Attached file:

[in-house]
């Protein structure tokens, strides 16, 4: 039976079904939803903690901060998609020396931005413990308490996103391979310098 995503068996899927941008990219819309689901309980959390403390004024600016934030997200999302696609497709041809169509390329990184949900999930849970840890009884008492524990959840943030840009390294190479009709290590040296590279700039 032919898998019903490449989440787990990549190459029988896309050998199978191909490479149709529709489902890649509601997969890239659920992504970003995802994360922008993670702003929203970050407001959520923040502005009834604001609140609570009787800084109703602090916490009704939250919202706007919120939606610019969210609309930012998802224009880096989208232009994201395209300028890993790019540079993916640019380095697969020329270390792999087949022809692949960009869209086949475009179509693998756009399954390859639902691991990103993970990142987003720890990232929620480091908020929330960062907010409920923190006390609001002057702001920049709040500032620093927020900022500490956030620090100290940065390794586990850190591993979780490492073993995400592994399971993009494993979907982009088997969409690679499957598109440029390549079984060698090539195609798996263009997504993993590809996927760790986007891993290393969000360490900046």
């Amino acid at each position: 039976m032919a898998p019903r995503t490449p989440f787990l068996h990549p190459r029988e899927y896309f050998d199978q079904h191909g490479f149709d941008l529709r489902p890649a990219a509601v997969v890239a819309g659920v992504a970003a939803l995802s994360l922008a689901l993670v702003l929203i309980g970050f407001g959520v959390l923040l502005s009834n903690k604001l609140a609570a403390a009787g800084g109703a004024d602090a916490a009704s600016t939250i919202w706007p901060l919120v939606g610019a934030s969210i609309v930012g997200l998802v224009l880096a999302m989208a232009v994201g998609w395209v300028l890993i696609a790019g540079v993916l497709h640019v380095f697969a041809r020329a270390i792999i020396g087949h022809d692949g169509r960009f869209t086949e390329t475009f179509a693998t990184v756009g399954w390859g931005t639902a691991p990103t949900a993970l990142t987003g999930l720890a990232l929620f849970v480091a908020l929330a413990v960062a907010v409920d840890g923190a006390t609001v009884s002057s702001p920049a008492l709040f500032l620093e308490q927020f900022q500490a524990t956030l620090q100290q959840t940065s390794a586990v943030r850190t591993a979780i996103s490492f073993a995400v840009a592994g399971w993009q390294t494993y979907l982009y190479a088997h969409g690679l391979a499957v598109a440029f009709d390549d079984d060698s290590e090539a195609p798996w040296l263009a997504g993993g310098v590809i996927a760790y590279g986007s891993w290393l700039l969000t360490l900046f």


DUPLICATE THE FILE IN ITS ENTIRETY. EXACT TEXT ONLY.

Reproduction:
[in-house]
């Protein structure tokens, strides 16, 4: 039976079904939803903690901060998609020396931005413990308490996103391979310098 995503068996899927941008990219819309689901309980959390403390004024600016934030997200999302696609497709041809169509390329990184949900999930849970840890009884008492524990959840943030840009390294190479009709290590040296590279700039 032919898998019903490449989440787990990549190459029988896309050998199978191909490479149709529709489902890649509601997969890239659920992504970003995802994360922008993670702003929203970050407001959520923040502005009834604001609140609570009787800084109703602090916490009704939250919202706007919120939606610019969210609309930012998802224009880096989208232009994201395209300028890993790019540079993916640019380095697969020329270390792999087949022809692949960009869209086949475009179509693998756009399954390859639902691991990103993970990142987003720890990232929620480091908020929330960062907010409920923190006390609001002057702001920049709040500032620093927020900022500490956030620090100290940065390794586990850190591993979780490492073993995400592994399971993009494993979907982009088997969409690679499957598109440029390549079984060698090539195609798996263009997504993993590809996927760790986007891993290393969000360490900046």
């Amino acid at each position: 039976m032919a898998p019903r995503t490449p989440f787990l068996h990549p190459r029988e899927y896309f050998d199978q079904h191909g490479f149709d941008l529709r489902p890649a990219a509601v997969v890239a819309g659920v992504a970003a939803l995802s994360l922008a689901l993670v702003l929203i309980g970050f407001g959520v959390l923040l502005s009834n903690k604001l609140a609570a403390a009787g800084g109703a004024d602090a916490a009704s600016t939250i919202w706007p901060l919120v939606g610019a934030s969210i609309v930012g997200l998802v224009l880096a999302m989208a232009v994201g998609w395209v300028l890993i696609a790019g540079v993916l497709h640019v380095f697969a041809r020329a270390i792999i020396g087949h022809d692949g169509r960009f869209t086949e390329t475009f179509a693998t990184v756009g399954w390859g931005t639902a691991p990103t949900a993970l990142t987003g999930l720890a990232l929620f849970v480091a908020l929330a413990v960062a907010v409920d840890g923190a006390t609001v009884s002057s702001p920049a008492l709040f500032l620093e308490q927020f900022q500490a524990t956030l620090q100290q959840t940065s390794a586990v943030r850190t591993a979780i996103s490492f073993a995400v840009a592994g399971w993009q390294t494993y979907l982009y190479a088997h969409g690679l391979a499957v598109a440029f009709d390549d079984d060698s290590e090539a195609p798996w040296l263009a997504g993993g310098v590809i996927a760790y590279g986007s891993w290393l700039l969000t360490l900046f």